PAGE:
The Gazette faced a dilemma last week when a judge slipped a piquant literary allusion into a ruling. A litigation client was made liable for costs to her former solicitors after refusing to accept advice to make a reasonable offer to her opponent (see here).
For such solicitors to be required to wait, ‘like Vladimir and Estragon’, for an offer from the other side which might never come was not justified, the Hon Mr Justice Turner observed.
Obiter, who sat through Samuel Beckett’s buttock-numbingly dull play Waiting for Godot for O-level, got the gist immediately. (The tedium is kinda the point, to be fair to Becks.) But would all the Gazette’s readers? Taking no chances, we explained the allusion in square brackets – which only goes to show just how far standards have fallen.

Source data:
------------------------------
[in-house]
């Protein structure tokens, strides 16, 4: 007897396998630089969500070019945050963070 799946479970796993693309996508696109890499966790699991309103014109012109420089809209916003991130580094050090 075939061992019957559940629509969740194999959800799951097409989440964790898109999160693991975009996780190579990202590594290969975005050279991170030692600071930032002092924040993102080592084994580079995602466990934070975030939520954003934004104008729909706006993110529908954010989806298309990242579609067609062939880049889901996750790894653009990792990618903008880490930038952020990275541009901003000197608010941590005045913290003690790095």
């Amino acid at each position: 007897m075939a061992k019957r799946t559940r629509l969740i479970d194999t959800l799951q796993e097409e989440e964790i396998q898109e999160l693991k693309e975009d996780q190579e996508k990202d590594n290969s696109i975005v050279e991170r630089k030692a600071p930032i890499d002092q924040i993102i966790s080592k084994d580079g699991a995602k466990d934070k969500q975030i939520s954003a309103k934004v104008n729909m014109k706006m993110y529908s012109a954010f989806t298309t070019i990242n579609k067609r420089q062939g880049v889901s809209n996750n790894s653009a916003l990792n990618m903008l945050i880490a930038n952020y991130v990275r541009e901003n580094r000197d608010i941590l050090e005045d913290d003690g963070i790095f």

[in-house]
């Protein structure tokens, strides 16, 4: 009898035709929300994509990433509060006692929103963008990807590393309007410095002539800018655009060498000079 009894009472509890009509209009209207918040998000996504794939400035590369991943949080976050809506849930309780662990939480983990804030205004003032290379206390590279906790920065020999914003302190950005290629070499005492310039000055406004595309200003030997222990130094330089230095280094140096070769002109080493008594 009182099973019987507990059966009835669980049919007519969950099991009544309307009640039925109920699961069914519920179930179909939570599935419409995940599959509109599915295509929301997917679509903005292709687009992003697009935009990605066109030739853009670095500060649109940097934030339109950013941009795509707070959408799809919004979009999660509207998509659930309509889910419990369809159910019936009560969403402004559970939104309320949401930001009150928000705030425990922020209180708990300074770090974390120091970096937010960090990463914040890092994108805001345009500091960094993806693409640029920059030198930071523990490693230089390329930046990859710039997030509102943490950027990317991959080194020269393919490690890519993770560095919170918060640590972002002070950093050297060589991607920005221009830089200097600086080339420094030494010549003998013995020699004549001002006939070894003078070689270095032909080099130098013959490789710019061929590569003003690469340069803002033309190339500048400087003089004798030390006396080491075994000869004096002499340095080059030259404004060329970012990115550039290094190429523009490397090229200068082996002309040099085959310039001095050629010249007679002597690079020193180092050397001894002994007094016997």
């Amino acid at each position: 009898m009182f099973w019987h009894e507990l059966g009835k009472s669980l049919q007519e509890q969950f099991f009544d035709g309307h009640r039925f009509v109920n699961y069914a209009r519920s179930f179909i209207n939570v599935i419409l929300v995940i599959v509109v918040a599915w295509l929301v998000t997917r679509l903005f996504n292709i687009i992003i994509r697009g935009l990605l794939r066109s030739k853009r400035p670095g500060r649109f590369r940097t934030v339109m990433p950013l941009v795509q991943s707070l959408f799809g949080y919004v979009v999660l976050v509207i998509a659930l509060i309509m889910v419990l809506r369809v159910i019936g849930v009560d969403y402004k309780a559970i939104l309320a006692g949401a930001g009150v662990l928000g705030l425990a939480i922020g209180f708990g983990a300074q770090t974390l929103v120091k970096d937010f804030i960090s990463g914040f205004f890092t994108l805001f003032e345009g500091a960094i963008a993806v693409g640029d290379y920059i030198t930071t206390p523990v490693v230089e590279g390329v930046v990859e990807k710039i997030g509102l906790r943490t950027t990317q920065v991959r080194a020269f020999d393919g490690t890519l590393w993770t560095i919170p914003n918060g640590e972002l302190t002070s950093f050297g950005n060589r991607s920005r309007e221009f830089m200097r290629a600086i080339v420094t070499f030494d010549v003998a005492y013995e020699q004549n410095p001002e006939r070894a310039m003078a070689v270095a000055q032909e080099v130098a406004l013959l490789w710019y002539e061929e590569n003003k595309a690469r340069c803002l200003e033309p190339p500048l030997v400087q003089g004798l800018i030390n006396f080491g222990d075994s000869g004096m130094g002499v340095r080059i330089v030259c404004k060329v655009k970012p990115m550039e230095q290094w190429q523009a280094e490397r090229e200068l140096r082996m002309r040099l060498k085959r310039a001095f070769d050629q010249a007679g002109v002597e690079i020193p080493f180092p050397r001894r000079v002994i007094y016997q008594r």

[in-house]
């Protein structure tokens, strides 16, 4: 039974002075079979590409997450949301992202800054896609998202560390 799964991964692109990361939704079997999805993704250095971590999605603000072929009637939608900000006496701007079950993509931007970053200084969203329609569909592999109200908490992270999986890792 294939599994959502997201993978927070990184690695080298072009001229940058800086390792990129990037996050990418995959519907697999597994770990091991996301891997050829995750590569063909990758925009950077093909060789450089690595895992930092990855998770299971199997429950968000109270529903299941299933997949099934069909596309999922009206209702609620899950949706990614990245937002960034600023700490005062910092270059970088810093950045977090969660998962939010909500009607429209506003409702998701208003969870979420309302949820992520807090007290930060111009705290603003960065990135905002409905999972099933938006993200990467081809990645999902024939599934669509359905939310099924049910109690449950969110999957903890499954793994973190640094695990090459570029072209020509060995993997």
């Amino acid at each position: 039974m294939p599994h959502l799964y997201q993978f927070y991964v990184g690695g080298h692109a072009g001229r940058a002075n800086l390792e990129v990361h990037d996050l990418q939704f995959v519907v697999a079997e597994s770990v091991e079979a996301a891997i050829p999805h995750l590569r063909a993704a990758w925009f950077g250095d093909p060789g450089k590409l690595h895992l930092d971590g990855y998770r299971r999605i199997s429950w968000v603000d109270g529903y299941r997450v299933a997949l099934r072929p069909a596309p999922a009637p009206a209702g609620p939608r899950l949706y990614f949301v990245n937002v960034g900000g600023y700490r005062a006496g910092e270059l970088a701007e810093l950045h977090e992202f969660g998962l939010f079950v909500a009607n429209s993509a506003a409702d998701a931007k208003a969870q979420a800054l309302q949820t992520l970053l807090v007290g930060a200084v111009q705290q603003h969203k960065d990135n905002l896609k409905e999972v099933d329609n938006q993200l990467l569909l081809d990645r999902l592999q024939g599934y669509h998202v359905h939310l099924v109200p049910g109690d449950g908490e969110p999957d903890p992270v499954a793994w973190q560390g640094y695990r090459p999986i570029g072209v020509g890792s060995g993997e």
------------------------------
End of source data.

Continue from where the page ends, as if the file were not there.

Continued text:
‘The most worrying thing about this report is that the Gazette feels it necessary to tell us who Vladimir and Estragon are,’ sniffed one correspondent. ‘The Gazette believes that lawyers have little or no understanding of literature.’
Honestly, we just can’t win sometimes.
Obiter preferred this response from another reader, which also demands an answer: ‘Who’s Godot? And shouldn’t he be struck off for not turning up?’